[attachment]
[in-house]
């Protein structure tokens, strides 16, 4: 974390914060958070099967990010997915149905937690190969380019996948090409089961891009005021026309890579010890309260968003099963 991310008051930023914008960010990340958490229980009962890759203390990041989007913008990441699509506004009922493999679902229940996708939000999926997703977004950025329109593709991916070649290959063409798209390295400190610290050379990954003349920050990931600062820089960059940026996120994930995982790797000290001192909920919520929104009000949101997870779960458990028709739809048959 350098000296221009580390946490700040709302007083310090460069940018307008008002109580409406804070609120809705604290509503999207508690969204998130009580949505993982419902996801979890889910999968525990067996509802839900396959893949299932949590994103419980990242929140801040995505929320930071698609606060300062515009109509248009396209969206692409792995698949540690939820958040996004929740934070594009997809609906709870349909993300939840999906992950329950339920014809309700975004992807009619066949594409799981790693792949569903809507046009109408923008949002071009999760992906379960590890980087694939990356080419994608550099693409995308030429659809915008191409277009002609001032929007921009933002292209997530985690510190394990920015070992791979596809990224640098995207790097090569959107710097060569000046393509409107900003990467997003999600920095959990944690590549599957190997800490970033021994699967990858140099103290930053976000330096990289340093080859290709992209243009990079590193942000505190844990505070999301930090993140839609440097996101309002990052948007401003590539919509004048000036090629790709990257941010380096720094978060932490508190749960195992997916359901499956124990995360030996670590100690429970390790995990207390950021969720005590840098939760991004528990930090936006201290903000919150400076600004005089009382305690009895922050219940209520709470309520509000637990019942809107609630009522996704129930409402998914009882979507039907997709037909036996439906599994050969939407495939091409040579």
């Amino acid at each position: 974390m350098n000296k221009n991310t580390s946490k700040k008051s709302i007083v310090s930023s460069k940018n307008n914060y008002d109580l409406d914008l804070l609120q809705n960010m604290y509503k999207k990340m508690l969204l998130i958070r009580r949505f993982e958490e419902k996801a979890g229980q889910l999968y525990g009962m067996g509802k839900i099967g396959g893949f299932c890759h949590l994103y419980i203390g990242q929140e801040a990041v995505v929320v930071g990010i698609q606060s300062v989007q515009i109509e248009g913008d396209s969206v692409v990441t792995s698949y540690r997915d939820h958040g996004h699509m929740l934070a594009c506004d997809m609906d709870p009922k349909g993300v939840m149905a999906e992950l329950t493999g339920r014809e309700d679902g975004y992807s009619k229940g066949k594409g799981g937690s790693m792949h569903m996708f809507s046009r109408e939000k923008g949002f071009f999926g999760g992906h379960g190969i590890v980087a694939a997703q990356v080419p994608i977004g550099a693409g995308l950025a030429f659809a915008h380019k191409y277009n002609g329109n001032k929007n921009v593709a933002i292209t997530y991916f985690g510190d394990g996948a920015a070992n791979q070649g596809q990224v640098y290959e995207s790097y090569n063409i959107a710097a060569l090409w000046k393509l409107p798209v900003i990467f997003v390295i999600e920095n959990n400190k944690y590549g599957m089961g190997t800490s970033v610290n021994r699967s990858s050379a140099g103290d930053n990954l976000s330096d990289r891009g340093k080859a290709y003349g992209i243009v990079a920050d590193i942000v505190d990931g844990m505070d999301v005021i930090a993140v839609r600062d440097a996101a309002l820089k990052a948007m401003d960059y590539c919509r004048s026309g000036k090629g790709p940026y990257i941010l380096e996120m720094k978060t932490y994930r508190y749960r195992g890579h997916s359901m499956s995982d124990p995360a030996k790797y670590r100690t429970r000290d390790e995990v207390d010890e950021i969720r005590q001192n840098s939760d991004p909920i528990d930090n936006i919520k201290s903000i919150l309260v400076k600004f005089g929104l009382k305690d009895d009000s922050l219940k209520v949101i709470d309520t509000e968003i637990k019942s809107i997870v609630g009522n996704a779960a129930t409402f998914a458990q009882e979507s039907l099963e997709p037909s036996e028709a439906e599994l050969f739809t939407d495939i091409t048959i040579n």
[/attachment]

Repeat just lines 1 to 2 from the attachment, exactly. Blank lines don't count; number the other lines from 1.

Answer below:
[in-house]
């Protein structure tokens, strides 16, 4: 974390914060958070099967990010997915149905937690190969380019996948090409089961891009005021026309890579010890309260968003099963 991310008051930023914008960010990340958490229980009962890759203390990041989007913008990441699509506004009922493999679902229940996708939000999926997703977004950025329109593709991916070649290959063409798209390295400190610290050379990954003349920050990931600062820089960059940026996120994930995982790797000290001192909920919520929104009000949101997870779960458990028709739809048959 350098000296221009580390946490700040709302007083310090460069940018307008008002109580409406804070609120809705604290509503999207508690969204998130009580949505993982419902996801979890889910999968525990067996509802839900396959893949299932949590994103419980990242929140801040995505929320930071698609606060300062515009109509248009396209969206692409792995698949540690939820958040996004929740934070594009997809609906709870349909993300939840999906992950329950339920014809309700975004992807009619066949594409799981790693792949569903809507046009109408923008949002071009999760992906379960590890980087694939990356080419994608550099693409995308030429659809915008191409277009002609001032929007921009933002292209997530985690510190394990920015070992791979596809990224640098995207790097090569959107710097060569000046393509409107900003990467997003999600920095959990944690590549599957190997800490970033021994699967990858140099103290930053976000330096990289340093080859290709992209243009990079590193942000505190844990505070999301930090993140839609440097996101309002990052948007401003590539919509004048000036090629790709990257941010380096720094978060932490508190749960195992997916359901499956124990995360030996670590100690429970390790995990207390950021969720005590840098939760991004528990930090936006201290903000919150400076600004005089009382305690009895922050219940209520709470309520509000637990019942809107609630009522996704129930409402998914009882979507039907997709037909036996439906599994050969939407495939091409040579």